The Senate Special Committee on aging, part of The US Government Accountability Office (GAO,) requested a year long investigation on DIY genetic tests as part of the hearing At home DNA tests: Marketing Scam or Medical Breakthrough. The report said the tests are misleading and lack predictive value, and suggests that this advice may exploit the customer.
Dr. Saukko commented: ‘Commercial genetic tests are premature but the issues that arise will come up with genetic tests within the healthcare system as well.’
‘There is very little regulation for clinical tests’, says Prof. Melzer ‘They are not subjected to the rigorous screening that drugs get. The industry regards interpretation of these tests as medical practice, and see their role as just to provide the gizmos (machine, reagents, chips, etc,) that do the tests.
Some exciting progress has been made in this field, for example Prof. Andrew Hattersley recently published work on the genetics of diabetes showing that children with a particular genetic type of diabetes could switch insulin for tablets. But other genetic markers have been shown to be very weak indicators of predispositions. There is an enormous spectrum of tests from the exciting to the useless.’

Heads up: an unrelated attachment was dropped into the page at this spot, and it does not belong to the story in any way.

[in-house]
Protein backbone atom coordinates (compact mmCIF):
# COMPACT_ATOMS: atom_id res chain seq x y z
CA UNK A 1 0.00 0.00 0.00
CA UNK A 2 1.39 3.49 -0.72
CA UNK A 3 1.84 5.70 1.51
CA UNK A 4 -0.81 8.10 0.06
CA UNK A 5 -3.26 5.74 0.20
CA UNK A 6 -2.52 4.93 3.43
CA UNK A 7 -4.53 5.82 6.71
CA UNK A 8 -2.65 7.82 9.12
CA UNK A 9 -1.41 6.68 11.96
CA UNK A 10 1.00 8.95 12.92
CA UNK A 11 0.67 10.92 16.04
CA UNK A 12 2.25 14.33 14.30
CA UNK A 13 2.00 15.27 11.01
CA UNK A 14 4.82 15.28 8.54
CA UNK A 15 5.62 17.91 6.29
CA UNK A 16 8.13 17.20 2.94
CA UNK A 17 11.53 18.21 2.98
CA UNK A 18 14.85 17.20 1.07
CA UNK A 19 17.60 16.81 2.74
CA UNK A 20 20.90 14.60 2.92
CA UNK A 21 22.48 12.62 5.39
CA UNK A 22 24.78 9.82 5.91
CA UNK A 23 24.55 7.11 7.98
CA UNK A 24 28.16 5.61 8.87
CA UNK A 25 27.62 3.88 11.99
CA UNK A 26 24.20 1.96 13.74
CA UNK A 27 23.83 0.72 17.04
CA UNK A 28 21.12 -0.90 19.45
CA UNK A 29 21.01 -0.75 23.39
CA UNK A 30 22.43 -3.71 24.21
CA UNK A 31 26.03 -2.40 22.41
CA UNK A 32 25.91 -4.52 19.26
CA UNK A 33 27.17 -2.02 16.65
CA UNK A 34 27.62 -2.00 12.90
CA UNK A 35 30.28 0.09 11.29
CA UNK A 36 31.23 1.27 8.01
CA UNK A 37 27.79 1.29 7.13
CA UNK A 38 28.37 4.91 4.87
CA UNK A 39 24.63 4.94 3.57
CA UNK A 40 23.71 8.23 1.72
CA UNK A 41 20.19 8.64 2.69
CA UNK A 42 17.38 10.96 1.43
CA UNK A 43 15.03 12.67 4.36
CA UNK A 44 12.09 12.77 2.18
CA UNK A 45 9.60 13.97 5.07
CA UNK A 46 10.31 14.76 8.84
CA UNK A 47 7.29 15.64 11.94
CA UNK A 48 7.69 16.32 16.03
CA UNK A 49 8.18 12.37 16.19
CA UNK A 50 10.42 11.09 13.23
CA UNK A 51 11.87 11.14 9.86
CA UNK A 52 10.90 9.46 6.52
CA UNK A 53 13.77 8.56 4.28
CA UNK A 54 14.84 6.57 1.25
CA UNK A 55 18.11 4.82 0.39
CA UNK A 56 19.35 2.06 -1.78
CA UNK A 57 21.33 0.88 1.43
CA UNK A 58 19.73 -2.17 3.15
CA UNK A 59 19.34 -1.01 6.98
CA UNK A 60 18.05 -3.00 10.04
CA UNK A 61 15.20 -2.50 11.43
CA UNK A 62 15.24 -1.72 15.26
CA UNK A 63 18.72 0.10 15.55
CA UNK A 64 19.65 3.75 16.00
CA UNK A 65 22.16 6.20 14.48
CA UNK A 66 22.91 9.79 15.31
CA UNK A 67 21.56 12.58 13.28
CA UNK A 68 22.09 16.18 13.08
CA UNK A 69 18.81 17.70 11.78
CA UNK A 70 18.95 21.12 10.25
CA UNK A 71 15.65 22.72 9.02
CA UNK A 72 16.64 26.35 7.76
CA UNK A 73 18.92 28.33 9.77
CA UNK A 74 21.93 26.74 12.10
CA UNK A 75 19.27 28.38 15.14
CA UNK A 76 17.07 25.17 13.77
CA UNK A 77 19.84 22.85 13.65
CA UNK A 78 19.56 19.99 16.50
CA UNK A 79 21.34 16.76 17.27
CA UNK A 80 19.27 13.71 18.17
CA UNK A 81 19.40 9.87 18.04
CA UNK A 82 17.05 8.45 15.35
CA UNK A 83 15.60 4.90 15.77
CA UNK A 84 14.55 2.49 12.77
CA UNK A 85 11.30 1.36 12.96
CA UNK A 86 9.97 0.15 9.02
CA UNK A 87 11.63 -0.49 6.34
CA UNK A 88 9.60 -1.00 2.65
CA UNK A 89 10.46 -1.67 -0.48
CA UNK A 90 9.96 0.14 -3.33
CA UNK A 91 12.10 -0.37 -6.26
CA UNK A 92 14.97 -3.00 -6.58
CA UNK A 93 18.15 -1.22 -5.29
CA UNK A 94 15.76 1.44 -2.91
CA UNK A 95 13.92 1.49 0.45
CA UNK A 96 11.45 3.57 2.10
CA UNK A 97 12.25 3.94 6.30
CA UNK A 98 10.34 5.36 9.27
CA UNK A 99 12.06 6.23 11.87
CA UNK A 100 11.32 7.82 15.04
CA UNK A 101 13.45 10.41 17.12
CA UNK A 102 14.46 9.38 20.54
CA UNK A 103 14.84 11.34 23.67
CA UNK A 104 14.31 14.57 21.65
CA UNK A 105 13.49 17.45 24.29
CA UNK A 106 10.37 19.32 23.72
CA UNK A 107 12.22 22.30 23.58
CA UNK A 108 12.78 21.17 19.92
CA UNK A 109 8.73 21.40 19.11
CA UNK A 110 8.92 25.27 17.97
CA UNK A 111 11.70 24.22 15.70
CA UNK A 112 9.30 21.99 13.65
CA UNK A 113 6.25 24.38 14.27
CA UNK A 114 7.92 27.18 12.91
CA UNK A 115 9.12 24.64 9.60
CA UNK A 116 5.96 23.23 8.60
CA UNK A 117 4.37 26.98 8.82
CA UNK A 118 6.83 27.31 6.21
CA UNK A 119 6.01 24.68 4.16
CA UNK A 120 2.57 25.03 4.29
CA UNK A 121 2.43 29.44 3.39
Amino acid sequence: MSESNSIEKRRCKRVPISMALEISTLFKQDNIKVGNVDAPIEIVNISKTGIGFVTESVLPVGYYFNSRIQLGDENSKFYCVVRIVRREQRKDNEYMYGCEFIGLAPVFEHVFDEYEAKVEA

Dr Saukko agreed: ‘The interesting question is where do we draw the line? This is a grey area particularly in the USA, where the line between commercial testing and healthcare is more blurred. ‘
The test done by the GAO gave different non genetic data for each subject and so the commercial companies disputed the results. They argued that the study was done badly.
Dr Saukko continued ‘The way some government institutions like the GAO and the commercial companies argue about it is rather polarized. Genes have mythical ability to predict health and illness according to commercial sales people, but they are giving lifestyle advice. GAO wants to be the guardian of ‘good’ and ‘appropriate’ science. But how do we define it?’
Egenis and the Peninsular Medical School, funded by the Wellcome Trust are launching a project on this year. ‘We plan to study how exactly controversial and uncertain evidence is presented by different stakeholders.’ explained Dr Saukko.
Prof. Melzer explained the important point was to interpret genetic test results in the context of medical consultations ‘where someone can factor in the particular circumstances of a specific person. Some claims that are being made about genetic tests are driven by non scientific motives.’